The headlines heralded what many of us have been agitating for years: Orthodox women are going to be recognized as rabbis in Israel. All over social media, Orthodox women virtually cheered, as did their allies.
But that excitement after last week's decision by Israel's attorney general, Avichai Mandelblit, to require the rabbinate to accept women's ordination was a bit exaggerated, or at least premature. There is quite a long way to go before we see a female chief rabbi in the Jewish state — or even get to call Orthodox women "rabbi."
The directive, which mandates that women must be allowed to take the rabbinate's exams that lead to ordination as well as state-funded rabbinic jobs and other economic benefits, is only one step in a complicated process to recognize women as rabbis. The rabbinate has already announced it would go on strike if forced to implement the decision, and even if women are indeed allowed to take the same test as men, experts said it still may not mean they will be ordained, or hired into government roles.
Israel's rabbinate was established in 1921, during the British Mandate, and since the state's founding has maintained power over all religious affairs, including conversion and kashrut, as well as marriage, divorce, and prayer at the Western Wall. Hundreds of rabbis work for the rabbinate or otherwise in publicly funded rabbinic positions across Israel.
"Their threat doesn't matter," Rabbanit Devorah Evron, director of Ohr Torah Stone's Susi Bradfield Women's Institute of Halakhic Leadership, said of the rabbinate. "The significance of the decision is that the state will have to recognize women's advanced Torah learning," she added, "just as it does for men."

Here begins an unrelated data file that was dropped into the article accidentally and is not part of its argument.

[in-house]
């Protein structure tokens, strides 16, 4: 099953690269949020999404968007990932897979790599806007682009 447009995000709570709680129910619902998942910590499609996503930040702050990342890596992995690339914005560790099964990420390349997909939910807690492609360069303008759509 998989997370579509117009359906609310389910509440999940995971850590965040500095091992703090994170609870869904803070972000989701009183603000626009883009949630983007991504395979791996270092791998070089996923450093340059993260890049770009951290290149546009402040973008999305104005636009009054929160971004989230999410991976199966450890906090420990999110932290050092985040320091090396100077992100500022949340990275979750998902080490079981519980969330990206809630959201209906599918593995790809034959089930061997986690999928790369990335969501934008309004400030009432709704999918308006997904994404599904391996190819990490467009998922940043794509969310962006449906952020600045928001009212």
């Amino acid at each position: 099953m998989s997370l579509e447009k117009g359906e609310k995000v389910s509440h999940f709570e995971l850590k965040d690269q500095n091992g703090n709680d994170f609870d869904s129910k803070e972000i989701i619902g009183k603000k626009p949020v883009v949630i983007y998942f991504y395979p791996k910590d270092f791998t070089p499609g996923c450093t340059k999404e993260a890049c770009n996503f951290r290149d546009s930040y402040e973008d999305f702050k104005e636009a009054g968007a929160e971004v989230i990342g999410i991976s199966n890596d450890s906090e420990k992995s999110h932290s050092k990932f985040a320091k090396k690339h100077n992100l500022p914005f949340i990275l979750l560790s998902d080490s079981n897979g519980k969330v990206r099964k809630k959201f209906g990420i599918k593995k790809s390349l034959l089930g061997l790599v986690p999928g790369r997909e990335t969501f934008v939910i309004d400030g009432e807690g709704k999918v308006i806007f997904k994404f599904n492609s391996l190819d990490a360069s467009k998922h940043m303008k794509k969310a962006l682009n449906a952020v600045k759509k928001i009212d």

Evron was one of six Orthodox women who were the first ever in Israel to pass rabbinic exams in 2015, via the Halakha Program for Women at Beit Morasha. Though that program no longer exists, there are six others that train Orthodox women to be halakhic authorities, with a total of about 45 students, though most do not call their graduates rabbis.
As someone who spent over 20 years advocating for women's leadership in Orthodoxy and then shifted gears to begin rabbinic studies at the Reform rabbinical school, I have a keen interest in seeing women gain religious authority. For myself and women across denominations who want to be heard and respected for our knowledge and expertise, this ruling has both tangible and intangible significance.
"It's a very big crack in the glass ceiling that has been sitting on religious women's heads for a long time," said Rabbanit Rachel Keren, who has already passed all the ordination tests and was among the six women who brought the legal petition that led to Mandelblit's ruling. "The ruling sends the message that women are fluent in Jewish law, that our knowledge is legitimate, and that we deserve to be leaders. It gives a green light to our entire movement."
Yael Rockman, who is director of the religious feminist organization Kolech, one of the organizations that brought the petition, said that there is also real money at stake: women who pass the exams should now be able to apply for state jobs that require rabbinic ordination. Rabbinic certification also comes with child-care allowances paid by the state; in fact, men studying at yeshiva currently receive subsidies for child care, while women studying at yeshivas do not.
"This ruling is about equal economic opportunity," Rockman said. "Israel has a Religious Services Ministry with a massive budget and a wide range of paid, state positions that are often open exclusively to Orthodox rabbis, which until now has meant only men."